Towards the end of the night, BenRiach’s Ambassador Stewart Buchanan said a few words to commemorate the brand, while we sipped our suds. He showed us to the GlenFronach’s limited Kingsman Edition 1991 that salutes the new blockbuster Kingsman: The Golden Crown. From the 2,000 bottles produced, only 200 bottles actually reached the American shores. The guest raced to the corner where it was being poured to get a few drops of this exclusive dram.

The night was good laughs, great people and wonderful drinks. While not everyone one can experience this VIP sort of event, so for our readers, here is the recipe to make the Smoky Star for your next adult beverage.

Smoky Star by Young Kim

Smoky Star @ Alyssa Tognetti for WhereNYC

Smoky Star

1.5 oz BenRiach 10 Year Old Peated Curiositas

.5 oz Dry Vermouth

.25 oz Maraschino Liqueur

.25 oz Benedictine

1 Cinnamon stick

2 Star Anise

Add all ingredients including 1 cinnamon stick and 1 star anise in a mixing glass with ice. Strain into a coupe glass and garnish with star anise.  

GlenDronach and BenRiach is the perfect gift for your whisky lover this holiday season. But if you’re going to try a brown tasty drink, head over to the Flatiron Room.

Review: The Big Chocolate Show at the Waterfront Oct 6, 2017

Cover image: © Alyssa Tognetti for WhereNYC

Imagine a room full of chocolate… Sounds amazing right? This might seem like a fantasy, but the weekend of October 6th was a dream come true. Over 50 notable chocolate makers and vendors of the industry came together to show off amazing chocolates.

The Big Chocolate Show © Alyssa Tognetti for WhereNYC

Since its inception in 2016, The Big Chocolate Show has attracted over 5,000 attendees over the three-day expo, with professional experts, foodies, food editors and fans enjoying up-close-and-personal live demos, tasting and pairing classes and of course, a plethora of samples from chocolatiers around the globe at The Terminal Stores on the city’s bustling waterfront.  A notable component to the weekend included the ”Legends” award that honors some of the chocolatey best. This year’s honorees included Sophie and Michael Coe, Ed Seguine, John Scharffenberger and Juan Carlos Motamayor.

Chocolatier Jacques Torres © Vicha Saravay for The Big Chocolate Show 2016

Chocolatier Jacques Torres at the Big Chocolate Show 2016 © Vicha Saravay for The Big Chocolate Show

So I know what you are thinking… Just spill the chocolate beans, Alyssa… what kind of chocolate did you have? Well, I was like a kid in a candy shop! It ranged from all the usual suspects (white, milk, and dark) to drinking chocolate to chocolate with quinoa — you can’t say I did not have anything healthy that night! Soft chocolate with beautiful designs from Chocolate Moonshine was irresistible. Fun political chocolate from DC-based Harper Macaw al la Flip-Flopper (chocolate with huge chunks of toffee). Hoja Verde Had a sweet rose and lemon bar that opened my palate in so many ways.

Chocolate Moonshine © Alyssa Tognetti for WhereNYC

One of the most decorated chocolates was William Dean Chocolates, which follows the artisan tradition of creating every truffle, confection, and piece of chocolate by hand, in small batches. The beautifully crafted treats are truly works of art, exciting the eye and intriguing the palate with interesting flavor combinations and vibrant designs.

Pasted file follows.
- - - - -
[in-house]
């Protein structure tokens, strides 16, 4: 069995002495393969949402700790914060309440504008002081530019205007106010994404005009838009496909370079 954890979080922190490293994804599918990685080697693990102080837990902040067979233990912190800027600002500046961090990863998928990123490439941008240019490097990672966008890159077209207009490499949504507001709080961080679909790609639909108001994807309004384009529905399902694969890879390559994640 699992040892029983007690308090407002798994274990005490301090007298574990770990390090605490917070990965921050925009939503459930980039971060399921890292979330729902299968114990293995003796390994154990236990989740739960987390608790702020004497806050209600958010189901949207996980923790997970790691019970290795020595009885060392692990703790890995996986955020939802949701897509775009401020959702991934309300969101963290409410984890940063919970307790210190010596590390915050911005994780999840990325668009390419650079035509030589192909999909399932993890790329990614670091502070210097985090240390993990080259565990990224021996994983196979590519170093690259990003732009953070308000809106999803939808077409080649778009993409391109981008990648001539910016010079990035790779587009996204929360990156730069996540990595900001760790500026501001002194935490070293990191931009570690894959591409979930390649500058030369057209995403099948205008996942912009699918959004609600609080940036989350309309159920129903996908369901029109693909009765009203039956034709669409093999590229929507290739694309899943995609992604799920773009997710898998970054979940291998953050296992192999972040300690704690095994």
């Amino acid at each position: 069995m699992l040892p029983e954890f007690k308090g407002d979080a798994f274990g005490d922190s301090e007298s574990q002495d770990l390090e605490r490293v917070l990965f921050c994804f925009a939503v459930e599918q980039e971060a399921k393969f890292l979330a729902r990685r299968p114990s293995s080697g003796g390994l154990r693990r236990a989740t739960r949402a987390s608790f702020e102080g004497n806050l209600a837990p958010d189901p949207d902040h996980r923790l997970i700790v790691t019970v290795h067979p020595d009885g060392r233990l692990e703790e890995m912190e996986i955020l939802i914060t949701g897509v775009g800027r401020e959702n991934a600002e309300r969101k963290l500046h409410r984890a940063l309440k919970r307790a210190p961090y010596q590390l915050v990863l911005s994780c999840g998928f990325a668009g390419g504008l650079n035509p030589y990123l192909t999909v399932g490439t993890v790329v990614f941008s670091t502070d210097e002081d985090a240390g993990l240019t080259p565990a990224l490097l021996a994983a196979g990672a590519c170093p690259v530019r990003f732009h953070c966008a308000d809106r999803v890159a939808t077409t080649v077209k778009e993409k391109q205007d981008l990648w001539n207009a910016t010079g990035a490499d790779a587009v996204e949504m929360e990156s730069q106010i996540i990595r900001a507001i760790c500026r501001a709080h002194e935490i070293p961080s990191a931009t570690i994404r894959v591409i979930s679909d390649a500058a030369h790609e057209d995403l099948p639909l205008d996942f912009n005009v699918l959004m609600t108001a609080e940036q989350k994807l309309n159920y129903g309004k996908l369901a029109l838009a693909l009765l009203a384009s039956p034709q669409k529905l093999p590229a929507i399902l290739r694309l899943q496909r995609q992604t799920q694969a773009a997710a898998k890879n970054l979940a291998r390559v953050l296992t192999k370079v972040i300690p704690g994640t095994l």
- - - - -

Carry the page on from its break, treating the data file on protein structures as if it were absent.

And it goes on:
Both delicious and a treasure to the eye, some of the presentation of some of the chocolate was an eye-popping experience. There were LAZOR engraved chocolates, which were perfect for corporate gifting and party favors. Also, chocolate shape as shoes was totally cute.

I attended the date night portion of the show on Friday night which paired chocolatey desserts with a boozy counterpart.  Before entering the choco-boozy room, I met Celebrity chef, Mary Giuliani who was promoting her new book The Cocktail Party, which was right up my alley!

Chocolate hearts © Alyssa Tognetti for WhereNYC

An interesting read, it got me amped up to enter the section of the show dedicated to desserts and spirits.  I soon discovered a lot of local sweet shops paired with some of the most delicious spirits in the industry— and of course, there was chocolate. Spirits like the sweet Indian liquors like Somrus to dessert vodkas like Van Gogh paired up with boozy cupcakes and bacon mousse tarts… YUM!

Truly an unforgettable experience. The Big Chocolate show was truly a sweet experience.

Rompiendo: Sid Rosenberg admite el uso de esteroides anab?licos en vivo en Bernie & Sid Show cenforce una advertencia para las mujeres que usan esteroides anab?licos: informaci?n sobre esteroides para el culturismo

Review: Taste of NY Experience Craft Beverage Week – September 12th, 2017

Cover image: Beet Cider © Alyssa Tognetti for WhereNYC

As New Yorkers, we are spoiled to have an abundance of fresh ingredients in our food, only matched by our selection of tasty spirits, beer, wine, and cider – we have it all!  Well, it’s no doubt that the local movement is here to stay and one of our great state initiatives in New York is to promote local food and especially the beverage scene. The Taste of NY Experience is a celebration in honor of the first-ever New York Craft Beverage Week started by Governor Andrew Cuomo, which is coming up November 5-11, 2017. The week is designed to promote local artisanal beverage producers from the five boroughs of NYC and reinforce the city as an incomparable travel destination for epicures and drinks enthusiasts.  Over 50 local craft spirits, wines, beers, and ciders artisans came out to the landmark Pier A Harbor House to show off their finest liquid gems.